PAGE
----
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This article in SSSAJ

  1. Vol. 61 No. 1, p. 287-294
    Received: Oct 23, 1995

    * Corresponding author(s): halvorjj@mail.wsu.edu


The Pattern of Soil Variables Related to Artemisia tridentata in a Burned Shrub-Steppe Site

  1. Jonathan J. Halvorson ,
  2. Harvey Bolton, and
  3. Jeffrey L. Smith
  1. Pacific Northwest Laboratory, Richland, WA, 99352
    Land Management and Water Conservation Research Unit, USDA-ARS, Washington State Univ., 99164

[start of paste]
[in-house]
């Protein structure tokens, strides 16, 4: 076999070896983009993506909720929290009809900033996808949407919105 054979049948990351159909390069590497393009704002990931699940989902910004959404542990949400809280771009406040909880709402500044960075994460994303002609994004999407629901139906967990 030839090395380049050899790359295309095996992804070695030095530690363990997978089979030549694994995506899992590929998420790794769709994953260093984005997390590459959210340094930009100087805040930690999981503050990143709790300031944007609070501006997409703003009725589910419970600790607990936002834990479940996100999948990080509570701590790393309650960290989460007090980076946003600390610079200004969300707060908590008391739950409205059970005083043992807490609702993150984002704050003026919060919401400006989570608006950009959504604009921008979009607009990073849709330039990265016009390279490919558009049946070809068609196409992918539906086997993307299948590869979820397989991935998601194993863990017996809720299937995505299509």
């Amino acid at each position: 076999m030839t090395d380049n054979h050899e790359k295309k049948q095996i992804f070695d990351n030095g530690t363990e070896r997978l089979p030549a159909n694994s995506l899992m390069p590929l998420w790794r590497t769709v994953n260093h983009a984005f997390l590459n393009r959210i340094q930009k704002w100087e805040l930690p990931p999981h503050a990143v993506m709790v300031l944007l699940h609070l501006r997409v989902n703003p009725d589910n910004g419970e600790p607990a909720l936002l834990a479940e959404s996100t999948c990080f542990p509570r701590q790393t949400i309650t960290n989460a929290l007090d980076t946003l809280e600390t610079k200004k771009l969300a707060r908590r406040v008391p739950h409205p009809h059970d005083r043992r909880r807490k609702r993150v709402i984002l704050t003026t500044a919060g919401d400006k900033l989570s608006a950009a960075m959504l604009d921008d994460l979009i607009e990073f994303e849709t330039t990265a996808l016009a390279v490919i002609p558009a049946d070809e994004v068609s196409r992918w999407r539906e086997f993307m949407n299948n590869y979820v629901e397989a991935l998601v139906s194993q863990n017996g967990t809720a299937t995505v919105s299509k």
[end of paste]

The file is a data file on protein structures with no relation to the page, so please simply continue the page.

Artemisia tridentata Nutt. is a prominent shrub of cool deserts in the USA that influences the patterns of chemistry and microbiological activity in the soil in which it grows. However, little is known about the fate of these patterns following the death or removal of the live A. tridentata plant. We compared abutting burned and unburned sites to see if patterns in soil could be related to locations where shrubs were removed by fire 9 yr earlier. While most soil variables were significantly higher in the unburned site than in the burned site, total organic C and soil pH appear unaffected by the removal of A. tridentata or the fire itself. Differences between unburned and burned sites were greatest near the location of a plant axis. In contrast, burned soil was not distinguishable from unburned soil at distances greater than ≈ 50 cm away from a live A. tridentata axis or a charred stump indicating that soil patterns were most affected by removal of the plant and not by the fire. Nearly a decade after the fire, significant effects of A. tridentata on patterns of some soil variables in the burned site were still detectable. Significantly higher values for total organic C, total N, water soluble C, electrical conductivity, and soil microbial biomass C were observed near the location of charred A. tridentata stumps than at distances further away. These patterns are a significant source of soil variability that may be difficult to account for because they are not related to the obvious location of live plants.

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